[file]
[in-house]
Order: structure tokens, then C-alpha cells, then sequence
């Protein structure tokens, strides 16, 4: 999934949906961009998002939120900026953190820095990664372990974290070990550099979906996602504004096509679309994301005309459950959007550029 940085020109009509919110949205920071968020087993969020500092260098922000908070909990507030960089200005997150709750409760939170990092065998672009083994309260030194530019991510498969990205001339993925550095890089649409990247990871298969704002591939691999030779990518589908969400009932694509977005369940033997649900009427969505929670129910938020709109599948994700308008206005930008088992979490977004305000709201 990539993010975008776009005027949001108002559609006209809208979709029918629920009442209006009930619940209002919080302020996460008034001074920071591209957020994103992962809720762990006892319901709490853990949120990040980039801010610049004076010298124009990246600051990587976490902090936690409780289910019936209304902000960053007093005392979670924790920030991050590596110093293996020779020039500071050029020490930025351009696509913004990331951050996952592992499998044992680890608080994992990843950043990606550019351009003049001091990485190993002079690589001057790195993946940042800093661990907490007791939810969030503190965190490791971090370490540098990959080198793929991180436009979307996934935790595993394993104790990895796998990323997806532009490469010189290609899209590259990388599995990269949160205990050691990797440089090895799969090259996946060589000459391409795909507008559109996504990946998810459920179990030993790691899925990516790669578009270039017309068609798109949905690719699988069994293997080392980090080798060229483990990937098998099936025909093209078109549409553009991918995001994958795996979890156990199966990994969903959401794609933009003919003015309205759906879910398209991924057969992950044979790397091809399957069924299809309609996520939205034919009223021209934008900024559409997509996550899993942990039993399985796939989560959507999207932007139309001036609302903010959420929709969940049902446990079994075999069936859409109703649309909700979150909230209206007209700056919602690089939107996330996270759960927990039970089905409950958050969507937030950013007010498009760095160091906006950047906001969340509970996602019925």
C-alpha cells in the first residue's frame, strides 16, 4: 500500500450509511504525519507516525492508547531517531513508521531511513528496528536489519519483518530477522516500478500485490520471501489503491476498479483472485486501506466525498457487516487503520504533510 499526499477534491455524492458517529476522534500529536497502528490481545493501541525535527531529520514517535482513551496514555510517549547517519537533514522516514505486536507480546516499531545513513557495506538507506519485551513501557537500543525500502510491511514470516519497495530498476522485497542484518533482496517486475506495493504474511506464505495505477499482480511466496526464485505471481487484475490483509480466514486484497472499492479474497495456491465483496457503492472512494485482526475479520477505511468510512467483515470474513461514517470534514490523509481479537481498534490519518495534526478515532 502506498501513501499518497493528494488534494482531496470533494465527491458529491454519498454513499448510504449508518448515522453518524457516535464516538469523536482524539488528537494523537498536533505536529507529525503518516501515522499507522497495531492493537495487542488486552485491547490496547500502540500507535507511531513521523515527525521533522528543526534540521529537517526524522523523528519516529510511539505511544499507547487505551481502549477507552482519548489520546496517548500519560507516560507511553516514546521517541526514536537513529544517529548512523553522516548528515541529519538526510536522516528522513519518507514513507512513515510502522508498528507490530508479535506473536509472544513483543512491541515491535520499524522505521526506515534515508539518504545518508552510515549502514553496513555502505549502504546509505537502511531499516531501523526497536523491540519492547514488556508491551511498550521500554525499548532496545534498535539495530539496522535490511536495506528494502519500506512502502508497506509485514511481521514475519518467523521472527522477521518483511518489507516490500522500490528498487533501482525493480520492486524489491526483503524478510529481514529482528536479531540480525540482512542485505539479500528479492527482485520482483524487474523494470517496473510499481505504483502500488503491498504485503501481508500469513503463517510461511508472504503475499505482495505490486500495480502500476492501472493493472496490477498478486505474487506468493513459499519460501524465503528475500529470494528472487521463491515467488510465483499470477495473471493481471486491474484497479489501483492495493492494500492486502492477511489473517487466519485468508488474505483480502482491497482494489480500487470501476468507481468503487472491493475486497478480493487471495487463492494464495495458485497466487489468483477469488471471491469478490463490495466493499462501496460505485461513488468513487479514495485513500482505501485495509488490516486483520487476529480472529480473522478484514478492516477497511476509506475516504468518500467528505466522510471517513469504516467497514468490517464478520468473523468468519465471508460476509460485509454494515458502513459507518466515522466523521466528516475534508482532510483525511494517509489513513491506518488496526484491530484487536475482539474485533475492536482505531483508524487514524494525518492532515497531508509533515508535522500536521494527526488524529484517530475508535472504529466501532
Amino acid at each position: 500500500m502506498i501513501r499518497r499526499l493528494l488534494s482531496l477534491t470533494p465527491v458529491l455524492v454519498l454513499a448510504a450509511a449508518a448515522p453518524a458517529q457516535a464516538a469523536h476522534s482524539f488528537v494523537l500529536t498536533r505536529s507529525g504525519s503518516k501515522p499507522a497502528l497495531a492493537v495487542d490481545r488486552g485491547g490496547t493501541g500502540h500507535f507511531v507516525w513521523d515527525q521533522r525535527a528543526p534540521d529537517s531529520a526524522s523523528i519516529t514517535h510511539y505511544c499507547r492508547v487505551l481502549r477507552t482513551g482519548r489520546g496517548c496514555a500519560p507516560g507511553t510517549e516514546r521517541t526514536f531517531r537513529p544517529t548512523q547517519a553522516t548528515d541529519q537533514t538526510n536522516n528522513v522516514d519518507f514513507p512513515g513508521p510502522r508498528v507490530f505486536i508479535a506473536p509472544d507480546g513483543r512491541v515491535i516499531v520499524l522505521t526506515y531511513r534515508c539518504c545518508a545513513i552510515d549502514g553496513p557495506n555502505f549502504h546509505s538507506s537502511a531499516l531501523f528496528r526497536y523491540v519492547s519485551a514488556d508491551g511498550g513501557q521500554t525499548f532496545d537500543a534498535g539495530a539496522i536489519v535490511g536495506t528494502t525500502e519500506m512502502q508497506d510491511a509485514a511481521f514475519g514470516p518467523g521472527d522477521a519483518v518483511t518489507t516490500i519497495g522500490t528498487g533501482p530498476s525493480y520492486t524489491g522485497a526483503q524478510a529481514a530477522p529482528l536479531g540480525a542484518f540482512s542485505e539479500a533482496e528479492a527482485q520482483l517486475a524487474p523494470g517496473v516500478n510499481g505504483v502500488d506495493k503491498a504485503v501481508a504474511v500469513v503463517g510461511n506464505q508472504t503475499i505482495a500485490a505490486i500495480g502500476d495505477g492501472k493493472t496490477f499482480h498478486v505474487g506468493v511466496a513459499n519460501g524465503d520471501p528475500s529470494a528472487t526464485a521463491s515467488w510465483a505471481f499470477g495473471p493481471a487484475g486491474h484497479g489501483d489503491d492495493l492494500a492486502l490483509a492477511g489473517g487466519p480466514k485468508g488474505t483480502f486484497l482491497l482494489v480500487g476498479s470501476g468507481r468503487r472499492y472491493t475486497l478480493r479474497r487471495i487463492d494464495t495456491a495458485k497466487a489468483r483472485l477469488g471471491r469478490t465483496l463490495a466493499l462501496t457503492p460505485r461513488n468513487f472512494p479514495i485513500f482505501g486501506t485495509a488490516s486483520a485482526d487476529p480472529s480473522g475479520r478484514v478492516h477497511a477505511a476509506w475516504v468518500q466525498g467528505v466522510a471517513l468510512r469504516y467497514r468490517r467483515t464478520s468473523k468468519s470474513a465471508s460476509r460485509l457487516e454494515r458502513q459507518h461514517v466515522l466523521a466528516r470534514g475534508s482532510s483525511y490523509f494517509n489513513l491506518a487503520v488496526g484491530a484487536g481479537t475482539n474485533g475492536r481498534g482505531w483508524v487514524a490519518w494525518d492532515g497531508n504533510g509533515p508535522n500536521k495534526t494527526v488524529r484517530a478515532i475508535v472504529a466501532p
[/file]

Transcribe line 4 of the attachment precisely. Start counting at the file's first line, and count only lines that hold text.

C-alpha cells in the first residue's frame, strides 16, 4: 500500500450509511504525519507516525492508547531517531513508521531511513528496528536489519519483518530477522516500478500485490520471501489503491476498479483472485486501506466525498457487516487503520504533510 499526499477534491455524492458517529476522534500529536497502528490481545493501541525535527531529520514517535482513551496514555510517549547517519537533514522516514505486536507480546516499531545513513557495506538507506519485551513501557537500543525500502510491511514470516519497495530498476522485497542484518533482496517486475506495493504474511506464505495505477499482480511466496526464485505471481487484475490483509480466514486484497472499492479474497495456491465483496457503492472512494485482526475479520477505511468510512467483515470474513461514517470534514490523509481479537481498534490519518495534526478515532 502506498501513501499518497493528494488534494482531496470533494465527491458529491454519498454513499448510504449508518448515522453518524457516535464516538469523536482524539488528537494523537498536533505536529507529525503518516501515522499507522497495531492493537495487542488486552485491547490496547500502540500507535507511531513521523515527525521533522528543526534540521529537517526524522523523528519516529510511539505511544499507547487505551481502549477507552482519548489520546496517548500519560507516560507511553516514546521517541526514536537513529544517529548512523553522516548528515541529519538526510536522516528522513519518507514513507512513515510502522508498528507490530508479535506473536509472544513483543512491541515491535520499524522505521526506515534515508539518504545518508552510515549502514553496513555502505549502504546509505537502511531499516531501523526497536523491540519492547514488556508491551511498550521500554525499548532496545534498535539495530539496522535490511536495506528494502519500506512502502508497506509485514511481521514475519518467523521472527522477521518483511518489507516490500522500490528498487533501482525493480520492486524489491526483503524478510529481514529482528536479531540480525540482512542485505539479500528479492527482485520482483524487474523494470517496473510499481505504483502500488503491498504485503501481508500469513503463517510461511508472504503475499505482495505490486500495480502500476492501472493493472496490477498478486505474487506468493513459499519460501524465503528475500529470494528472487521463491515467488510465483499470477495473471493481471486491474484497479489501483492495493492494500492486502492477511489473517487466519485468508488474505483480502482491497482494489480500487470501476468507481468503487472491493475486497478480493487471495487463492494464495495458485497466487489468483477469488471471491469478490463490495466493499462501496460505485461513488468513487479514495485513500482505501485495509488490516486483520487476529480472529480473522478484514478492516477497511476509506475516504468518500467528505466522510471517513469504516467497514468490517464478520468473523468468519465471508460476509460485509454494515458502513459507518466515522466523521466528516475534508482532510483525511494517509489513513491506518488496526484491530484487536475482539474485533475492536482505531483508524487514524494525518492532515497531508509533515508535522500536521494527526488524529484517530475508535472504529466501532